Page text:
Anytime, anywhere content for the “The 4am Dad tribe” and Starbucks queue
We know digital content can be consumed anytime, anywhere. But what I find exciting is the awesome opportunity this gives brands to show they can empathise with their audience.
I love Seth Godin’s thoughts on “tribes” and people coming together around an interest to form a group (perhaps with no other common traits but that interest). Social media is such a great way of tapping into this and I always try to develop content that’s relevant to a “tribe”. I suppose it’s just a different way of segmenting, but one that adds the dimension of time.
At the moment I’ve re-joined the “Dad’s awake at 4am with a baby” tribe! I recall vividly when I was previously a member, interacting with other people through social to share experiences/ frustrations/ fears in the wee small hours. That was a great insight which resulted in a whole content stream we developed at Sainsbury’s to tap into parents up with their children first thing.
Another “tribe” I joined the other day was in Starbucks, waiting for my coffee to be prepared. From (reluctantly) giving my name to the barista to picking up my flat-white I probably waiting for three minutes. I noticed everyone in the queue was busily tapping away on their phone – a definite tribe had formed. It seemed like a great opportunity for Starbucks to engage this group online, but as closely as I looked there was no call to action in or around the counter to direct us. It felt like a missed opportunity.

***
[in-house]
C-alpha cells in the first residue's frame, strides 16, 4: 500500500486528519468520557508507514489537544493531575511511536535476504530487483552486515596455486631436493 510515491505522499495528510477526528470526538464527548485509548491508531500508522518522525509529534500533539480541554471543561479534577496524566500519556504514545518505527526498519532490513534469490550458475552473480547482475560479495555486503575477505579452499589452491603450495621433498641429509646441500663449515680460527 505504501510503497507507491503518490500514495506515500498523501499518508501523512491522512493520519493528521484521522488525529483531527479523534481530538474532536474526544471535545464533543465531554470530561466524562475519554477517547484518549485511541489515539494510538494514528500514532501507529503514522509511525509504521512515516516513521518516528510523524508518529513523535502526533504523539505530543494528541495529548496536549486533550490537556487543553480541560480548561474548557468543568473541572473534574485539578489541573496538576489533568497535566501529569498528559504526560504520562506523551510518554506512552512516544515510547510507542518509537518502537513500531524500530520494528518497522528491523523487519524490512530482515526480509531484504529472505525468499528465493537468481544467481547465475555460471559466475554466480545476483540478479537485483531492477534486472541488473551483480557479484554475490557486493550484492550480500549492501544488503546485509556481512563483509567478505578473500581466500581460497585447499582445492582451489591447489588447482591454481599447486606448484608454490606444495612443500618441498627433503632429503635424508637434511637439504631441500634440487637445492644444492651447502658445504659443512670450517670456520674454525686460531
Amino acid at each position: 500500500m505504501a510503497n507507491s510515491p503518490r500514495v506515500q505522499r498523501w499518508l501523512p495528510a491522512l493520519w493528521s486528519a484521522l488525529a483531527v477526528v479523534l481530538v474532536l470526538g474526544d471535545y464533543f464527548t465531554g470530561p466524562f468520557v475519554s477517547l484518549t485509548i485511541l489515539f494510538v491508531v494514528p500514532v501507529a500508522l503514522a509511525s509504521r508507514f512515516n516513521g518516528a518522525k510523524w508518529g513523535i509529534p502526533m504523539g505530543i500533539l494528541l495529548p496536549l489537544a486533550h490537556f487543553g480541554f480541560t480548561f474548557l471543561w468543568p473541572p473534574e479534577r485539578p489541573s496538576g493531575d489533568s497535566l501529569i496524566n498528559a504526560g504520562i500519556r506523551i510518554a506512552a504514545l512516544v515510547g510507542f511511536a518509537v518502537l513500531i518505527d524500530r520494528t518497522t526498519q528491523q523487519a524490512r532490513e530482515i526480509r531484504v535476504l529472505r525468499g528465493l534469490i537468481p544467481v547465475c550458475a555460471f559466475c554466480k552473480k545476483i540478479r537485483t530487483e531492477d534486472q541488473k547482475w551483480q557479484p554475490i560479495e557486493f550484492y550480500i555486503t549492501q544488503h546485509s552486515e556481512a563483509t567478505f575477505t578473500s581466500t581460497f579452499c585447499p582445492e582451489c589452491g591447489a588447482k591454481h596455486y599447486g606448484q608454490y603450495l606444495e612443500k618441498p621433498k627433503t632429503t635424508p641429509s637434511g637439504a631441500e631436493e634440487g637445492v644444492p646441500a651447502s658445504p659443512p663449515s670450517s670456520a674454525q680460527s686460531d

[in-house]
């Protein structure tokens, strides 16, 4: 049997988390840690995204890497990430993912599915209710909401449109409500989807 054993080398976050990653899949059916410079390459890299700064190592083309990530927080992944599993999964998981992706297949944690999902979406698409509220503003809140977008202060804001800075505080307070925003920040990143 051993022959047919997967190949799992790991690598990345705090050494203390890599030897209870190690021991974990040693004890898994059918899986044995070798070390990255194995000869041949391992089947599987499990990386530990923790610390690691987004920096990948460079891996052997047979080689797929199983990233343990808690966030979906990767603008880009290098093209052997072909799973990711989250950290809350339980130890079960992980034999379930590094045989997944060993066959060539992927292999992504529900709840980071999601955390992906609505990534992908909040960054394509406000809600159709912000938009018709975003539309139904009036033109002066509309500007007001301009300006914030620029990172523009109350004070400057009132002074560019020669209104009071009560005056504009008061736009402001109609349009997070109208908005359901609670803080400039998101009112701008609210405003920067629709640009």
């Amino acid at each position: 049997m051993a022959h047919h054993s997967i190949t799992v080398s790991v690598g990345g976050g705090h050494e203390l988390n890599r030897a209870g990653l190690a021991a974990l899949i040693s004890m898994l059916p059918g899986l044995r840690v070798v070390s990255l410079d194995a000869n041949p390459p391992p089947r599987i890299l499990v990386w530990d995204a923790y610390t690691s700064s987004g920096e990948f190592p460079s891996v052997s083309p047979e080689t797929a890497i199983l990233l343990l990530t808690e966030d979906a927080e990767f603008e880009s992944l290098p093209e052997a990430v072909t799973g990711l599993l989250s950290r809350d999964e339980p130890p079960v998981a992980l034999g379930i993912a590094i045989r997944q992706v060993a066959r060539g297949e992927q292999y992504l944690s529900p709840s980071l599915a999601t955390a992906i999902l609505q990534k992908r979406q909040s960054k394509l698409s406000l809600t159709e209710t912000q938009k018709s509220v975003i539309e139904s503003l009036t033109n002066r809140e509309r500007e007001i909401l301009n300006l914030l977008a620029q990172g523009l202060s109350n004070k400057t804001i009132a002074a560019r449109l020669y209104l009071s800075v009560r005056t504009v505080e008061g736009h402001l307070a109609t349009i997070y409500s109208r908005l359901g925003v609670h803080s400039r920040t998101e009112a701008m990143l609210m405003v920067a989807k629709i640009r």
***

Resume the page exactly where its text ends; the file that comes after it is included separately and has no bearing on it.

Here are #3ThoughtsOn creating content for tribes:
1. Look at everything your target audience does over the course of a week – in real detail (basically an indepth customer journey mapping exercise). Look at where they’ve become, maybe unconsciously, part of a tribe and use these as hooks for your content, like the examples above.
2. Think about where (physical location) your audience is likely to be when consuming your content. Reflect this in what you communicate – are they likely to be on the bus, in the garden, on a horse?!
3. Think about the device or operating system they’re using to consume content. How can you tweak the story you’re telling based on that knowledge?
How else do you create specific content for different tribes? We’ve kicked off a discussion on LinkedIn on this.